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6 Lexington Ave

MTA: Numbered Subway Lines Late More Often Than Lettered Lines

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New Metropolitan Transportation Authority statistics show the city's numbered subway lines are late more often than their lettered counterparts.

 

 

Numbered line trains were on schedule 76 percent of the time in September, well below the system-wide average of almost 84 percent.

Transit officials determine if a train is on time if it arrives at the last stop within five minutes of the scheduled time.

MTA officials say the numbered lines are more crowded, leaving them open to more delays because of situations like sick passengers.

The subway line with the best on-time performance rate was the L, with a 96-percent rating.

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source: http://www.ny1.com/content/transit/172837/mta--numbered-subway-lines-late-more-often-than-lettered-lines

 

I believe another factor for the delays in the A division are the tight(er) headways.

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I have a problem with the methodology they use for determining if trains are on time or not. I think once all stations have the countdown clocks they should be able to see where all trains are at all times and come up with an electronic system that can show the exact time that each train arrives at each station. Let's move into the 21st century already!! <_< If they need help, they can get some serious advice from the Swiss and Germans who have some of the most punctual trains if not the most punctual trains in the world.

Edited by Via Garibaldi 8
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I have a problem with the methodology they use for determining if trains are on time or not. I think once all stations have the countdown clocks they should be able to see where all trains are at all times and come up with an electronic system that can show the exact time that each train arrives at each station. Let's move into the 21st century already!! <_< If they need help, they can get some serious advice from the Swiss and Germans who have some of the most punctual trains if not the most punctual trains in the world.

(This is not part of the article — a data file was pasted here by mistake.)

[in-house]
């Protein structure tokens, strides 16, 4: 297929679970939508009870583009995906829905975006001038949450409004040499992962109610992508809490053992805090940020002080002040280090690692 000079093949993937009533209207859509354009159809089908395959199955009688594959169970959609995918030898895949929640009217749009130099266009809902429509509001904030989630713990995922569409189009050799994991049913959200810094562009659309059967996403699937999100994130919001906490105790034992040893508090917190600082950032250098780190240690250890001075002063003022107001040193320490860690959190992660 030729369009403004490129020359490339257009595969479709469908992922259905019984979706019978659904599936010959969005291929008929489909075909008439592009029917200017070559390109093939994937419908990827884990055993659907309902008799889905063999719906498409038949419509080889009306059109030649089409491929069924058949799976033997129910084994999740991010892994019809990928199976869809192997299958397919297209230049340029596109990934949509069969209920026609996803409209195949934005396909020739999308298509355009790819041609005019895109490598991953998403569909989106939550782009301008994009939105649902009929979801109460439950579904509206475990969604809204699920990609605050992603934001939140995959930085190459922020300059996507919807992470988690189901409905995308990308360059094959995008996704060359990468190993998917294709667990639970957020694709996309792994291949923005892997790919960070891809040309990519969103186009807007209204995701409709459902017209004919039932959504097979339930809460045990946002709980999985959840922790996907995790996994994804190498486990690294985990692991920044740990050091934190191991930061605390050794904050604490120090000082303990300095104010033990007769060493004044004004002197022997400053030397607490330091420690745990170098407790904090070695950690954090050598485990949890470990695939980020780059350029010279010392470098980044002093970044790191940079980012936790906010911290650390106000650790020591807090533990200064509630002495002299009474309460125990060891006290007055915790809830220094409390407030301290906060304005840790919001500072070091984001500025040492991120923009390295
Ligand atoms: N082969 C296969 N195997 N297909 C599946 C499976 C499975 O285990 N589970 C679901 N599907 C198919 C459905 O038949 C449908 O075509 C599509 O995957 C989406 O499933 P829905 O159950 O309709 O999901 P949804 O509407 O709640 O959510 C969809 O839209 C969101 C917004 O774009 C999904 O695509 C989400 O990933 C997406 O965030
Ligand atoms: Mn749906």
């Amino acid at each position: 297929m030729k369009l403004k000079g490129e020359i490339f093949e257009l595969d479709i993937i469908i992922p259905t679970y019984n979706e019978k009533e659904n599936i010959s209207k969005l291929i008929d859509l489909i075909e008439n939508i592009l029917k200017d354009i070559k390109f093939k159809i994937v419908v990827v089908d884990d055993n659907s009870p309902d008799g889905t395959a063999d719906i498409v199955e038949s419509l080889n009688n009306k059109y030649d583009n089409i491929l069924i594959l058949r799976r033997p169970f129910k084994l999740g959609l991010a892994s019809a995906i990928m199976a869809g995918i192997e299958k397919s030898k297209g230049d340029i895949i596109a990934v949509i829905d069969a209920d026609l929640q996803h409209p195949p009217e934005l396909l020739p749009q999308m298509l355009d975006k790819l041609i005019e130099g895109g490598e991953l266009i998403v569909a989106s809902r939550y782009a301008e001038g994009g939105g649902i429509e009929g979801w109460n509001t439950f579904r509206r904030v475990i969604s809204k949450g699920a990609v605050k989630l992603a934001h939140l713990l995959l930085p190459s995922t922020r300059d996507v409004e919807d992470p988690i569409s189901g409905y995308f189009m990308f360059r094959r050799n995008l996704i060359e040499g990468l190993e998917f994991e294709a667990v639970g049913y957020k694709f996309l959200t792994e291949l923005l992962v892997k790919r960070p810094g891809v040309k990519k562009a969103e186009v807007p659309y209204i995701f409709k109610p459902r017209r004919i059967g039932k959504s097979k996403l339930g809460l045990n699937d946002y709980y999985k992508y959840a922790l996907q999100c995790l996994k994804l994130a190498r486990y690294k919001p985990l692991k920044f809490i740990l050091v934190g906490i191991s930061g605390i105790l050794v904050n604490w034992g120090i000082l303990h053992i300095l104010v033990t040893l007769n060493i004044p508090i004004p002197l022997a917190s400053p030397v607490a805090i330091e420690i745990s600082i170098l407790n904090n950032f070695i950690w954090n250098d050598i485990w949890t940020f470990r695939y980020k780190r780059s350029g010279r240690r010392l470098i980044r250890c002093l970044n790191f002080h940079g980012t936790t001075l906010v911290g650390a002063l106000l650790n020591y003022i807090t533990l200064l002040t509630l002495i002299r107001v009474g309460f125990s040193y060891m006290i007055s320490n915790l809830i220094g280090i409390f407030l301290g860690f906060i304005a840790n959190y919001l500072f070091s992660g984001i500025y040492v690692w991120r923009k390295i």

True. (MTA), you can do a ton better!

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I have a problem with the methodology they use for determining if trains are on time or not. I think once all stations have the countdown clocks they should be able to see where all trains are at all times and come up with an electronic system that can show the exact time that each train arrives at each station. Let's move into the 21st century already!! <_< If they need help, they can get some serious advice from the Swiss and Germans who have some of the most punctual trains if not the most punctual trains in the world.

 

 

If you have the money to install an automatic dispatching system in the B-Division, then by all means, the (MTA) is waiting for your donation...

 

Patience is a virtue people...

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If you have the money to install an automatic dispatching system in the B-Division, then by all means, the (MTA) is waiting for your donation...

 

Patience is a virtue people...

 

Oh please... Spare me with the patience and money routine. It's getting old already. I have to laugh every time I see how far behind the (MTA) is in comparison to other transit systems. Mediocrity and patience are two very different things.

 

 

Yeah and I bet in Switzerland and Germany, customers don't hold the doors.......